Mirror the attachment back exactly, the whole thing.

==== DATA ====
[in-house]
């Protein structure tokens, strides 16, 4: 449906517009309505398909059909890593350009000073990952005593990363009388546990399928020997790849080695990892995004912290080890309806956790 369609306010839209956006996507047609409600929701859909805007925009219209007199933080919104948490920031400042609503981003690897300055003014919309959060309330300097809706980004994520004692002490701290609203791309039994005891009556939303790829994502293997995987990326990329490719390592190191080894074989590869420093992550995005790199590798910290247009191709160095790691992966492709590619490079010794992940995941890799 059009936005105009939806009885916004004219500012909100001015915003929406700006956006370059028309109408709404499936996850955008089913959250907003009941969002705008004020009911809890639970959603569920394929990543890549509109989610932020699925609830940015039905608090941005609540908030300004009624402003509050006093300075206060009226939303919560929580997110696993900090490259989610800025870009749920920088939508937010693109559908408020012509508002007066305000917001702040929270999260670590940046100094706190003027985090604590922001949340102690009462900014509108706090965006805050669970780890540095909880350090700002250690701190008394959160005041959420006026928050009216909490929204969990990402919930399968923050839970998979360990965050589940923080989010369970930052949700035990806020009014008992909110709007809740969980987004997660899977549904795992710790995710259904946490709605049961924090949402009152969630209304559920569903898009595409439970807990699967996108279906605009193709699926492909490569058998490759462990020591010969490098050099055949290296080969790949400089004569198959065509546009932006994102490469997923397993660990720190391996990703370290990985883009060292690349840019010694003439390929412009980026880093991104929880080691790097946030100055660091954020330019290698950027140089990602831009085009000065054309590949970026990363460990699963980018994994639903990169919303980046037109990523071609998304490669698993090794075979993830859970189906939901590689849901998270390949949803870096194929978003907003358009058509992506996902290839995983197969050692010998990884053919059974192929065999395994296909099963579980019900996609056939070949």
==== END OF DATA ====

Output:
[in-house]
């Protein structure tokens, strides 16, 4: 449906517009309505398909059909890593350009000073990952005593990363009388546990399928020997790849080695990892995004912290080890309806956790 369609306010839209956006996507047609409600929701859909805007925009219209007199933080919104948490920031400042609503981003690897300055003014919309959060309330300097809706980004994520004692002490701290609203791309039994005891009556939303790829994502293997995987990326990329490719390592190191080894074989590869420093992550995005790199590798910290247009191709160095790691992966492709590619490079010794992940995941890799 059009936005105009939806009885916004004219500012909100001015915003929406700006956006370059028309109408709404499936996850955008089913959250907003009941969002705008004020009911809890639970959603569920394929990543890549509109989610932020699925609830940015039905608090941005609540908030300004009624402003509050006093300075206060009226939303919560929580997110696993900090490259989610800025870009749920920088939508937010693109559908408020012509508002007066305000917001702040929270999260670590940046100094706190003027985090604590922001949340102690009462900014509108706090965006805050669970780890540095909880350090700002250690701190008394959160005041959420006026928050009216909490929204969990990402919930399968923050839970998979360990965050589940923080989010369970930052949700035990806020009014008992909110709007809740969980987004997660899977549904795992710790995710259904946490709605049961924090949402009152969630209304559920569903898009595409439970807990699967996108279906605009193709699926492909490569058998490759462990020591010969490098050099055949290296080969790949400089004569198959065509546009932006994102490469997923397993660990720190391996990703370290990985883009060292690349840019010694003439390929412009980026880093991104929880080691790097946030100055660091954020330019290698950027140089990602831009085009000065054309590949970026990363460990699963980018994994639903990169919303980046037109990523071609998304490669698993090794075979993830859970189906939901590689849901998270390949949803870096194929978003907003358009058509992506996902290839995983197969050692010998990884053919059974192929065999395994296909099963579980019900996609056939070949």